1. Senate Republicans have filibustered one of President Obama’s nominees to the DC Circuit Court of Appeals. (I previously blogged about the controversy over the DC Circuit here.) At the Monkey Cage, Sarah Binder wonders if this will finally be the point when the majority party in the Senate exercises the nuclear option. (I’ll believe it when I see it — at this point, after 8 years of Bush and almost 5 years of Obama, the nuclear option feels a bit like Lucy’s football, always held out for Charlie Brown until the last second.)
2. The Texas Land Commission seeks to reassure the Tea Party: designating the Alamo a UNESCO World Heritage site will not place the Alamo under United Nations control. (H/T: Erik Loomis, Lawyers, Guns & Money.)
4. Reuters reports on the polio outbreak in northeast Syria. (H/T: Duck of Minerva.)
5. Do we really have to witness another Presidential run by Rick Santorum come 2016?
6. The Most Trollish Congressman of the Week Award goes to Rep. Mike Rogers, Republican of the Michigan 8th Congressional District. Apparently, former FBI Special Agent Rogers believes that “you can’t have your privacy violated if you don’t know your privacy is violated, right?” See also this post by Scott Greenfield and this parody by Ken White at Popehat. The Colbert Report had a segment about this episode Thursday evening, so I expect it will receive plenty of attention.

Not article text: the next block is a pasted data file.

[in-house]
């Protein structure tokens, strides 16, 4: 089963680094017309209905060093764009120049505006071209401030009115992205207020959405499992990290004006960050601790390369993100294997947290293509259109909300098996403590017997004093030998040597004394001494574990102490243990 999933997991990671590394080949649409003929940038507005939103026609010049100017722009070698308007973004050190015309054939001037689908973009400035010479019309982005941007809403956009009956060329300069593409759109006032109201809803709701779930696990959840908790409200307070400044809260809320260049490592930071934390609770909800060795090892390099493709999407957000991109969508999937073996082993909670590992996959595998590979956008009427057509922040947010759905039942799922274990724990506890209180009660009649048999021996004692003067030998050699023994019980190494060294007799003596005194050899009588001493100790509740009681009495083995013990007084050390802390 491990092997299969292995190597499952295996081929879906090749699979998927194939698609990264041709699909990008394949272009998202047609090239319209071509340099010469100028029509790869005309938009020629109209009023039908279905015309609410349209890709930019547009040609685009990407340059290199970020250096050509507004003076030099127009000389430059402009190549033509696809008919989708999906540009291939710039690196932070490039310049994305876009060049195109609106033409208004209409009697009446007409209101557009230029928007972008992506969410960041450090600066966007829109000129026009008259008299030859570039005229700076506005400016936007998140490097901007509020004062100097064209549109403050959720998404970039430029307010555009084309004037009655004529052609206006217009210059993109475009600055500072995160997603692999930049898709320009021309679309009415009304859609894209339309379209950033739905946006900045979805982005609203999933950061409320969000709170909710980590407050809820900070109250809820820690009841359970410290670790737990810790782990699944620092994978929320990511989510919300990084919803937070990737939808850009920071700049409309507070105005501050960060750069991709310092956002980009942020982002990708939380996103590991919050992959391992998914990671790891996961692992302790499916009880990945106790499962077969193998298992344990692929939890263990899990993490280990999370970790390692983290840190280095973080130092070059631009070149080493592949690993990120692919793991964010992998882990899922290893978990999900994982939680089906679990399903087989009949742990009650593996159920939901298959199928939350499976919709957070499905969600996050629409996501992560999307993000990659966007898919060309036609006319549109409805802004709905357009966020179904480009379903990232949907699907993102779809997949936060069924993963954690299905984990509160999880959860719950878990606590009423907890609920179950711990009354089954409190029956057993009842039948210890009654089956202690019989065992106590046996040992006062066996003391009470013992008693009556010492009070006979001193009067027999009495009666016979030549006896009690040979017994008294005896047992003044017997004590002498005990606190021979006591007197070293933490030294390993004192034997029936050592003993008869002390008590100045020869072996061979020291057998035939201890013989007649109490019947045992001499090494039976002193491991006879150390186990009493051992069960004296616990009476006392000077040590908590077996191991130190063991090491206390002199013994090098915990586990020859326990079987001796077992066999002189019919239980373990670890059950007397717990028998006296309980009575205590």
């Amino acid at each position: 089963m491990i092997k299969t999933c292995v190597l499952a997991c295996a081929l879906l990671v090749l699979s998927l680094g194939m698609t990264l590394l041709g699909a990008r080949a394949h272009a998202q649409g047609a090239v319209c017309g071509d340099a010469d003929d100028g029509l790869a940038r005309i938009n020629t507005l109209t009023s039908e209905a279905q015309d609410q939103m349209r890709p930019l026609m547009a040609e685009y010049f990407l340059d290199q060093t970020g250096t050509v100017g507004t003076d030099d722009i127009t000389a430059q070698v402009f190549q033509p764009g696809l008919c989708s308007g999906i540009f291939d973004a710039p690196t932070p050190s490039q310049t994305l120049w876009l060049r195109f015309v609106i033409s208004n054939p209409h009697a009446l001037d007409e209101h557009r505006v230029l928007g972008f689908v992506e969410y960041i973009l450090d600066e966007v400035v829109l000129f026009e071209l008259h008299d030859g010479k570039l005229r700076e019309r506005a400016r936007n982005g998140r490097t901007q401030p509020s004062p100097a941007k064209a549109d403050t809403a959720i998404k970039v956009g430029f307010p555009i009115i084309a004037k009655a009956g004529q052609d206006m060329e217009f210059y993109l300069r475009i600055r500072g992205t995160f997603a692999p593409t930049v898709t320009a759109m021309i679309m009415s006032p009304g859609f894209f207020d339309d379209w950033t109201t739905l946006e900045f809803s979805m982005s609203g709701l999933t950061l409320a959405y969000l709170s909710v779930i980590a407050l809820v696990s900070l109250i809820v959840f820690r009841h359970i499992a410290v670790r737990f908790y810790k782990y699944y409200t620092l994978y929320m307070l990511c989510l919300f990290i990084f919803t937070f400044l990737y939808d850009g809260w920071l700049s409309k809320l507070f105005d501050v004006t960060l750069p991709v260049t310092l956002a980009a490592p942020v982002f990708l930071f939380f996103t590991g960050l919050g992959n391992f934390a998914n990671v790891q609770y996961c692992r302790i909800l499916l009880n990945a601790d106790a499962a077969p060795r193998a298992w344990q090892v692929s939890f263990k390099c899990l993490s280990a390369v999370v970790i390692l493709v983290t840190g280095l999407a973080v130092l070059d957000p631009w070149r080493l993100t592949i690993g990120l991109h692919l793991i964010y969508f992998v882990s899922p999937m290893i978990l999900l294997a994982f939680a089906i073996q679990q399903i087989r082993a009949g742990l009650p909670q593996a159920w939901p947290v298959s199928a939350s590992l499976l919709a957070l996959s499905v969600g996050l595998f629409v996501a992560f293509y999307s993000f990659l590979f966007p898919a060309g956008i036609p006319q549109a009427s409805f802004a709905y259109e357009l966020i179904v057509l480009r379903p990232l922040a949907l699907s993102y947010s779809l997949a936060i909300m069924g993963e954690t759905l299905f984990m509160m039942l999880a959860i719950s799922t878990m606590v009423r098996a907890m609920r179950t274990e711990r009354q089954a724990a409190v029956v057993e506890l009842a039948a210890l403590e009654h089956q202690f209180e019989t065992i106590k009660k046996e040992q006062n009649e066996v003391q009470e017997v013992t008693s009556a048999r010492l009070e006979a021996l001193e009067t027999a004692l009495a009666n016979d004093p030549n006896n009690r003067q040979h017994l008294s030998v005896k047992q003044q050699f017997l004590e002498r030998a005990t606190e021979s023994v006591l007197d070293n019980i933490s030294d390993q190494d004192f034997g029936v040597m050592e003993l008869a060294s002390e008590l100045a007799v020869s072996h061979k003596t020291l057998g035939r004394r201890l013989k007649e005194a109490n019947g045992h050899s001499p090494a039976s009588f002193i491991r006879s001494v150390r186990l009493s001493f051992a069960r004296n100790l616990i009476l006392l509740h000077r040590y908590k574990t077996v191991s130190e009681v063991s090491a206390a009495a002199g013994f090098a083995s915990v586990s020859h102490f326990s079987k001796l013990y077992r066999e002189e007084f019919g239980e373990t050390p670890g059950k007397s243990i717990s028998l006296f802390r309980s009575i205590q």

7. Best motion of the week (bolded emphasis added): “The government has moved to ban [defense counsel from using] the word ‘government.’ The State of Tennessee offers precisely zero legal authority for its rather nitpicky position, and the defense can find none. … Should this Court disagree, and feel inclined to let the parties basically pick their own designations and ban words, then the defense has a few additional suggestions for amending the speech code. … defense counsel does not wish to be referred to as a ‘lawyer,’ or a ‘defense attorney.’ Those terms are substantially more prejudicial than probative. See Tenn. R. Evid. 403. Rather, counsel for the Citizen Accused should be referred to primarily as the ‘Defender of the Innocent.’ This title seems particularly appropriate, because every Citizen Accused is presumed innocent. Alternatively, counsel would also accept the designation ‘Guardian of the Realm.’ Further, the Citizen Accused humbly requests an appropriate military title for his own representative, to match that of the opposing counsel. Whenever addressed by name, the name ‘Captain Justice‘ will be appropriate…” Please do read the whole thing. (The government’s motion was denied, btw, so Captain Justice, Defender of the Innocent and Guardian of the Realm, can chalk up a win.)